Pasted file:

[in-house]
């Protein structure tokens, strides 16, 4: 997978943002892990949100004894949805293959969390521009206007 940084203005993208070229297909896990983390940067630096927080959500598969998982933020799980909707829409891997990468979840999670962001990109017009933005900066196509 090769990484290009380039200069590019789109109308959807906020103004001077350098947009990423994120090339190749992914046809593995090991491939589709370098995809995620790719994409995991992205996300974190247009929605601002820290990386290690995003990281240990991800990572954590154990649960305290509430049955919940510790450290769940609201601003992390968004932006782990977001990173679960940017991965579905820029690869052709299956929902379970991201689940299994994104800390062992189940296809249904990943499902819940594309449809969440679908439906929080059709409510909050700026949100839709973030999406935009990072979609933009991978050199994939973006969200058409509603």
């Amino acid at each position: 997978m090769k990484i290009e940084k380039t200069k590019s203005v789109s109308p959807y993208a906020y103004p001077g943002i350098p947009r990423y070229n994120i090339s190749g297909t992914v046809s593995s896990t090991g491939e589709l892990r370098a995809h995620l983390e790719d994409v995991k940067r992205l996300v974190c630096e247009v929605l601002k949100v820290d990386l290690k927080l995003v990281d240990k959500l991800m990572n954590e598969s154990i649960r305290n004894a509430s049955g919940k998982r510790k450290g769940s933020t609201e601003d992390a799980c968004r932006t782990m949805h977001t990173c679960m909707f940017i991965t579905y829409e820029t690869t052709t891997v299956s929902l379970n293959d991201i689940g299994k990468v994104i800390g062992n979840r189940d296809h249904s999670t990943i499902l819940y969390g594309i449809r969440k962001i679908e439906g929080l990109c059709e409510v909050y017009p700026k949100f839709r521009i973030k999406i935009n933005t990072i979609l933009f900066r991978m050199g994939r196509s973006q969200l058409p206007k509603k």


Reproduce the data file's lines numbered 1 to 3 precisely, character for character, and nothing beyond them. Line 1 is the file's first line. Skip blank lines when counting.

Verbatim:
[in-house]
């Protein structure tokens, strides 16, 4: 997978943002892990949100004894949805293959969390521009206007 940084203005993208070229297909896990983390940067630096927080959500598969998982933020799980909707829409891997990468979840999670962001990109017009933005900066196509 090769990484290009380039200069590019789109109308959807906020103004001077350098947009990423994120090339190749992914046809593995090991491939589709370098995809995620790719994409995991992205996300974190247009929605601002820290990386290690995003990281240990991800990572954590154990649960305290509430049955919940510790450290769940609201601003992390968004932006782990977001990173679960940017991965579905820029690869052709299956929902379970991201689940299994994104800390062992189940296809249904990943499902819940594309449809969440679908439906929080059709409510909050700026949100839709973030999406935009990072979609933009991978050199994939973006969200058409509603």
């Amino acid at each position: 997978m090769k990484i290009e940084k380039t200069k590019s203005v789109s109308p959807y993208a906020y103004p001077g943002i350098p947009r990423y070229n994120i090339s190749g297909t992914v046809s593995s896990t090991g491939e589709l892990r370098a995809h995620l983390e790719d994409v995991k940067r992205l996300v974190c630096e247009v929605l601002k949100v820290d990386l290690k927080l995003v990281d240990k959500l991800m990572n954590e598969s154990i649960r305290n004894a509430s049955g919940k998982r510790k450290g769940s933020t609201e601003d992390a799980c968004r932006t782990m949805h977001t990173c679960m909707f940017i991965t579905y829409e820029t690869t052709t891997v299956s929902l379970n293959d991201i689940g299994k990468v994104i800390g062992n979840r189940d296809h249904s999670t990943i499902l819940y969390g594309i449809r969440k962001i679908e439906g929080l990109c059709e409510v909050y017009p700026k949100f839709r521009i973030k999406i935009n933005t990072i979609l933009f900066r991978m050199g994939r196509s973006q969200l058409p206007k509603k």